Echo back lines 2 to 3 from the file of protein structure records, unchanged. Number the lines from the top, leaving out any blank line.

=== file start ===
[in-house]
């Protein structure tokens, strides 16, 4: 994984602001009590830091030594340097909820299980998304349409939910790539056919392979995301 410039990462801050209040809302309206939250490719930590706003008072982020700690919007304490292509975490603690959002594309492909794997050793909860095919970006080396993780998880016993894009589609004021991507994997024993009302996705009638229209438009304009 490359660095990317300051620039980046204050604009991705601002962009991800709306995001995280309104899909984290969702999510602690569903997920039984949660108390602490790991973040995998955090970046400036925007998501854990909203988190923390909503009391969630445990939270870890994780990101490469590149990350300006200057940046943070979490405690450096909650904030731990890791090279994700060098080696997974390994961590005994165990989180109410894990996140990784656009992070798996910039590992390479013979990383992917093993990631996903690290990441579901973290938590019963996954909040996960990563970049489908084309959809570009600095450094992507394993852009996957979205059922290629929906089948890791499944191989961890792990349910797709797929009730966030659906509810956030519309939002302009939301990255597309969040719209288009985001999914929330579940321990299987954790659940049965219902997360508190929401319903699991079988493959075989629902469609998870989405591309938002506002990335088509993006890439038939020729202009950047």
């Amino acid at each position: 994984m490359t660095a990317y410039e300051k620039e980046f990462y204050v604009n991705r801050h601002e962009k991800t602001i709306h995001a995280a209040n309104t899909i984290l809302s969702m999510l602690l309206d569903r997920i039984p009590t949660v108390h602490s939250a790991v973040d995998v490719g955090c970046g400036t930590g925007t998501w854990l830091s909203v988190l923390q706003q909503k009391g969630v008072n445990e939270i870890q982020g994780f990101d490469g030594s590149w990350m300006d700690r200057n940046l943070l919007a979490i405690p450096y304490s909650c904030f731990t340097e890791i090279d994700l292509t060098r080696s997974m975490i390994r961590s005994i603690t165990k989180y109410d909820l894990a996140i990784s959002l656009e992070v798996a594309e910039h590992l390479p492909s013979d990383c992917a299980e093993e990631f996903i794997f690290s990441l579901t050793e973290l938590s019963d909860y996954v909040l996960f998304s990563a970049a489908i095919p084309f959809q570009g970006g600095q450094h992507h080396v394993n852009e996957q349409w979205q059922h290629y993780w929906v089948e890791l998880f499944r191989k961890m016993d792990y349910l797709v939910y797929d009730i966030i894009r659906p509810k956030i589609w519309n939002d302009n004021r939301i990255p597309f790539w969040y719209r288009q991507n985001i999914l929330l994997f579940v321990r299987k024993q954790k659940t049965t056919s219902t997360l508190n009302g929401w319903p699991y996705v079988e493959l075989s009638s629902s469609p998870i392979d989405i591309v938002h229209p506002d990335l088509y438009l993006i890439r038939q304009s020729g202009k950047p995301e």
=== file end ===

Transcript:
């Protein structure tokens, strides 16, 4: 994984602001009590830091030594340097909820299980998304349409939910790539056919392979995301 410039990462801050209040809302309206939250490719930590706003008072982020700690919007304490292509975490603690959002594309492909794997050793909860095919970006080396993780998880016993894009589609004021991507994997024993009302996705009638229209438009304009 490359660095990317300051620039980046204050604009991705601002962009991800709306995001995280309104899909984290969702999510602690569903997920039984949660108390602490790991973040995998955090970046400036925007998501854990909203988190923390909503009391969630445990939270870890994780990101490469590149990350300006200057940046943070979490405690450096909650904030731990890791090279994700060098080696997974390994961590005994165990989180109410894990996140990784656009992070798996910039590992390479013979990383992917093993990631996903690290990441579901973290938590019963996954909040996960990563970049489908084309959809570009600095450094992507394993852009996957979205059922290629929906089948890791499944191989961890792990349910797709797929009730966030659906509810956030519309939002302009939301990255597309969040719209288009985001999914929330579940321990299987954790659940049965219902997360508190929401319903699991079988493959075989629902469609998870989405591309938002506002990335088509993006890439038939020729202009950047």
């Amino acid at each position: 994984m490359t660095a990317y410039e300051k620039e980046f990462y204050v604009n991705r801050h601002e962009k991800t602001i709306h995001a995280a209040n309104t899909i984290l809302s969702m999510l602690l309206d569903r997920i039984p009590t949660v108390h602490s939250a790991v973040d995998v490719g955090c970046g400036t930590g925007t998501w854990l830091s909203v988190l923390q706003q909503k009391g969630v008072n445990e939270i870890q982020g994780f990101d490469g030594s590149w990350m300006d700690r200057n940046l943070l919007a979490i405690p450096y304490s909650c904030f731990t340097e890791i090279d994700l292509t060098r080696s997974m975490i390994r961590s005994i603690t165990k989180y109410d909820l894990a996140i990784s959002l656009e992070v798996a594309e910039h590992l390479p492909s013979d990383c992917a299980e093993e990631f996903i794997f690290s990441l579901t050793e973290l938590s019963d909860y996954v909040l996960f998304s990563a970049a489908i095919p084309f959809q570009g970006g600095q450094h992507h080396v394993n852009e996957q349409w979205q059922h290629y993780w929906v089948e890791l998880f499944r191989k961890m016993d792990y349910l797709v939910y797929d009730i966030i894009r659906p509810k956030i589609w519309n939002d302009n004021r939301i990255p597309f790539w969040y719209r288009q991507n985001i999914l929330l994997f579940v321990r299987k024993q954790k659940t049965t056919s219902t997360l508190n009302g929401w319903p699991y996705v079988e493959l075989s009638s629902s469609p998870i392979d989405i591309v938002h229209p506002d990335l088509y438009l993006i890439r038939q304009s020729g202009k950047p995301e």